Our study has several limitations. First, the heterogeneity of our study population may not have allowed for assessment of subsets of patients that would be more or less likely to benefit from corticosteroids, or may have led to inclusion of population for which the ultimate outcome was less modifiable given baseline injury severity. Second, we found that the majority of patients succumbed to death from neurological causes and not hemodynamic compromise. In contrast, corticosteroids would theoretically be most efficacious in a population that has a higher burden of death from cardiovascular causes (i.e., refractory hemodynamic shock). That stated, we did not find that hydrocortisone led to a more rapid shock reversal or increased rate of shock reversal in this trial. Third, the numbers of patients with either relative or absolute adrenal insufficiency was too small for definitive conclusions in this important subgroup. Future study is necessary to help identify the value of corticosteroids in the deficient population, and our data suggests that a reasonable target population might be patients with a baseline cortisol < 15 ug/dL as opposed to those who fail to increase cortisol levels by 9 ug/dl with a cosyntropin stimulation test. The timing of corticosteroids may influence outcome, and this intervention could theoretically be beneficial earlier (i.e., just after return of spontaneous circulation in order to prevent subsequent injury) or later (i.e., after 24 hours hypothetically in the subset with adrenal exhaustion). Differing dosages, duration, or ways of providing (i.e., continuous versus intermittent infusion) may have impacted the findings. Finally, although three sites were enrolling patients, the vast majority of patients (48) were enrolled at the coordinating site.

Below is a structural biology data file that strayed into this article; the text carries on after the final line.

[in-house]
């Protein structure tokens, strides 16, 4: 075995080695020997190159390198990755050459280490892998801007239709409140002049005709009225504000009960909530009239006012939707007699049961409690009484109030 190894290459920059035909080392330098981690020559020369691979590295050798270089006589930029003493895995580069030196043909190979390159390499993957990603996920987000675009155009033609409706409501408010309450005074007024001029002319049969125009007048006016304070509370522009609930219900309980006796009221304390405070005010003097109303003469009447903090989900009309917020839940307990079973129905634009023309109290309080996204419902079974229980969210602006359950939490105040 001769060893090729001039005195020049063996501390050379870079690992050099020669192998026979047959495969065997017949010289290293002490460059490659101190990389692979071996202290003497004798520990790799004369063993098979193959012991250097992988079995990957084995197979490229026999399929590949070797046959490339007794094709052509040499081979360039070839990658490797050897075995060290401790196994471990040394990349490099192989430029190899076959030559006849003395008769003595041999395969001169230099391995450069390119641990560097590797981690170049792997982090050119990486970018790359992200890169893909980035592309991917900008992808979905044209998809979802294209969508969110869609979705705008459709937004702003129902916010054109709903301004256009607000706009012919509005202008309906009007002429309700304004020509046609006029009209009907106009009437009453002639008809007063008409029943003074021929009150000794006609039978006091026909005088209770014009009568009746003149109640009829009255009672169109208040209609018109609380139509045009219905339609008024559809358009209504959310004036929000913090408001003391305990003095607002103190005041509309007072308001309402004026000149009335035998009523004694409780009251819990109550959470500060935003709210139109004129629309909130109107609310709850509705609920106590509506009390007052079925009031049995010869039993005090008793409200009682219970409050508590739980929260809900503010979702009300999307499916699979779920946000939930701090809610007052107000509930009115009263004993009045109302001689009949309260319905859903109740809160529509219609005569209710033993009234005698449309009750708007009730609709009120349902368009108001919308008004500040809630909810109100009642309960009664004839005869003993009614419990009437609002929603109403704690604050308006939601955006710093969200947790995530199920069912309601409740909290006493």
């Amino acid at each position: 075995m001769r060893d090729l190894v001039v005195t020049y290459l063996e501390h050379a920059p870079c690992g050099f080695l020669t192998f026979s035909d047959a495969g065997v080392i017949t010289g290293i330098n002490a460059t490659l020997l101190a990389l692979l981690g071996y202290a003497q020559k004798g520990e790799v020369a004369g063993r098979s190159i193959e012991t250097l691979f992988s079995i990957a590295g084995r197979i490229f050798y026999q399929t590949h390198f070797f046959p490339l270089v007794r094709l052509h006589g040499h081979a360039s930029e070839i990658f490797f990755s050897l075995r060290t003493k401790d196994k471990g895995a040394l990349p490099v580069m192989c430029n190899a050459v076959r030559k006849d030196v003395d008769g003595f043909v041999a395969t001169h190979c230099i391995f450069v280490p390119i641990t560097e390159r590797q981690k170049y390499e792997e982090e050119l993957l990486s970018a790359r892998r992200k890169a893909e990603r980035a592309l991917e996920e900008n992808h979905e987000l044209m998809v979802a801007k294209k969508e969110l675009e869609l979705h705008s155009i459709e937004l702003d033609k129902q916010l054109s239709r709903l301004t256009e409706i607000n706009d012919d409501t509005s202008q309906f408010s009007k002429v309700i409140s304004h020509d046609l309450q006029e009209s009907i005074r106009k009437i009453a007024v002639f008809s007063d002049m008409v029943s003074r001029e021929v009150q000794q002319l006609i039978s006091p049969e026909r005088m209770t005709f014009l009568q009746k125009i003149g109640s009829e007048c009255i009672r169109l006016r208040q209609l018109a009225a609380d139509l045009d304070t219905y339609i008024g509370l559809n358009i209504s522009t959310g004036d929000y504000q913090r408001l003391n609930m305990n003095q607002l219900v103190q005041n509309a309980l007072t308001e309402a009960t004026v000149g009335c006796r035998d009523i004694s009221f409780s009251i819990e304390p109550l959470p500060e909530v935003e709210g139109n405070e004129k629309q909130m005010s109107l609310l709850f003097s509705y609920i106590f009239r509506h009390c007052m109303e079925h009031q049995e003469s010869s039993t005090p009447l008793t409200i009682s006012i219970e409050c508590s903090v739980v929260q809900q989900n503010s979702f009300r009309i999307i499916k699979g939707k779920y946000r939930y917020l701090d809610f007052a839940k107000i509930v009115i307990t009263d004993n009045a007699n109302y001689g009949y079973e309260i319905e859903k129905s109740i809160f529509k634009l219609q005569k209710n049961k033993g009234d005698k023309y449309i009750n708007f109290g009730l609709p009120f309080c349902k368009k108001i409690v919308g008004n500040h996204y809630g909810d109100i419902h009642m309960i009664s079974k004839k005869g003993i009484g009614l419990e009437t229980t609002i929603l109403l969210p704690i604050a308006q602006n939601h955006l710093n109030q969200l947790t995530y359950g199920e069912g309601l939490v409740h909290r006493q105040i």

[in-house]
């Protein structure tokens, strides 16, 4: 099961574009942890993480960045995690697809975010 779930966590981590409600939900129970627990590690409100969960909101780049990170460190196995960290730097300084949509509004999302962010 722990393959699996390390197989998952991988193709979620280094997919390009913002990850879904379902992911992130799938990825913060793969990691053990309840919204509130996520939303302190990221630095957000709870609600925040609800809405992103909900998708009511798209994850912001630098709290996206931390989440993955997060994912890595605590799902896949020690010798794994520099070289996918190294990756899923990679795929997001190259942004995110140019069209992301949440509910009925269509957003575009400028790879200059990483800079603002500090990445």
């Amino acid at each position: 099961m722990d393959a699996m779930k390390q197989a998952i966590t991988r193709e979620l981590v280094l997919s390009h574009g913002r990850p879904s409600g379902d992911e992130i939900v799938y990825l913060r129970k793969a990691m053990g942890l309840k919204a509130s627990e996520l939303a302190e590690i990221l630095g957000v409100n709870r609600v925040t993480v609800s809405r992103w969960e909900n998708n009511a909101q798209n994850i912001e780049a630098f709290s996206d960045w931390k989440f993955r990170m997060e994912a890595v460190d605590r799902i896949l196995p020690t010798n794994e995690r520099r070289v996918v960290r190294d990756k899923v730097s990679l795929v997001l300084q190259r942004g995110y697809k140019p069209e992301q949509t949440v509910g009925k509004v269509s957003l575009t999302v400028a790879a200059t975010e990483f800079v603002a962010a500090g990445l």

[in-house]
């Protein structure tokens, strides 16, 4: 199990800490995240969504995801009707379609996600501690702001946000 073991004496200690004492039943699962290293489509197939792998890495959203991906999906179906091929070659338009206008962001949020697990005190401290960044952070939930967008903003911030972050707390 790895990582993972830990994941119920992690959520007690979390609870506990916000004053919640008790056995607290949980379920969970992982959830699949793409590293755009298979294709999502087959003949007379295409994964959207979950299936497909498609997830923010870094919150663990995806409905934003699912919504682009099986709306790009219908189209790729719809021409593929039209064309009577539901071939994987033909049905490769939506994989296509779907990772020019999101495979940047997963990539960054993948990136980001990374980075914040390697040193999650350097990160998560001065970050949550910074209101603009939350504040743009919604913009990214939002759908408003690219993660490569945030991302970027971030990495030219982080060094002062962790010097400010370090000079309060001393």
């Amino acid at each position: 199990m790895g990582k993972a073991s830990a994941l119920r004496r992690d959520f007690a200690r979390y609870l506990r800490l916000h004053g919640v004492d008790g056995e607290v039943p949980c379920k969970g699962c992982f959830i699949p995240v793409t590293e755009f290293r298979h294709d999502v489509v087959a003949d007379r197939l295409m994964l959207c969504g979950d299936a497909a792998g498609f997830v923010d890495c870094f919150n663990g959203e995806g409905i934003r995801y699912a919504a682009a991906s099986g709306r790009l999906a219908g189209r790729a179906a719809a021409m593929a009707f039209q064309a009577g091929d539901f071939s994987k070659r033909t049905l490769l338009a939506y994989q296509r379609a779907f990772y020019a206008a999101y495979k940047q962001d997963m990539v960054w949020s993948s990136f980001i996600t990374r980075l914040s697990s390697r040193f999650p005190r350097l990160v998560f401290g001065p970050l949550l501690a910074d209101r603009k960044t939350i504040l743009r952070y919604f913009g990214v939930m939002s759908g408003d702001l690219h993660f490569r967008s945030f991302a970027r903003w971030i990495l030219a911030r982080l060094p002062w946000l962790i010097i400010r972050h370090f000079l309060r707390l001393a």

Conclusions

Hydrocortisone compared to placebo did not decrease time to shock reversal or improve overall shock reversal in post-cardiac arrest patients in shock.

Key messages

  • Until now, the effectiveness of corticosteroids in post-cardiac arrest patients with vasopressor-dependent shock is unknown

  • We conducted a randomized, double-blind, placebo-controlled pilot trial of corticosteroids in post-cardiac arrest patients in shock

  • In the overall population of patients with shock post-cardiac arrest, corticosteroids did not improve shock reversal or other clinical outcomes

  • For the overall population of patients with shock post-cardiac arrest, corticosteroids did attenuate inflammation as represented by interleukin-6 levels

  • For the subpopulation of patients with baseline adrenal insufficiency, corticosteroids had a near-significant improvement in shock reversal compared to placebo, though future studies with larger number of patients will be needed to evaluate this population.

Notes

Abbreviations

CIF: 

cumulative incidence function

CPC: 

cerebral performance category

IL: 

interleukin

SD: 

standard deviation

Declarations

Acknowledgements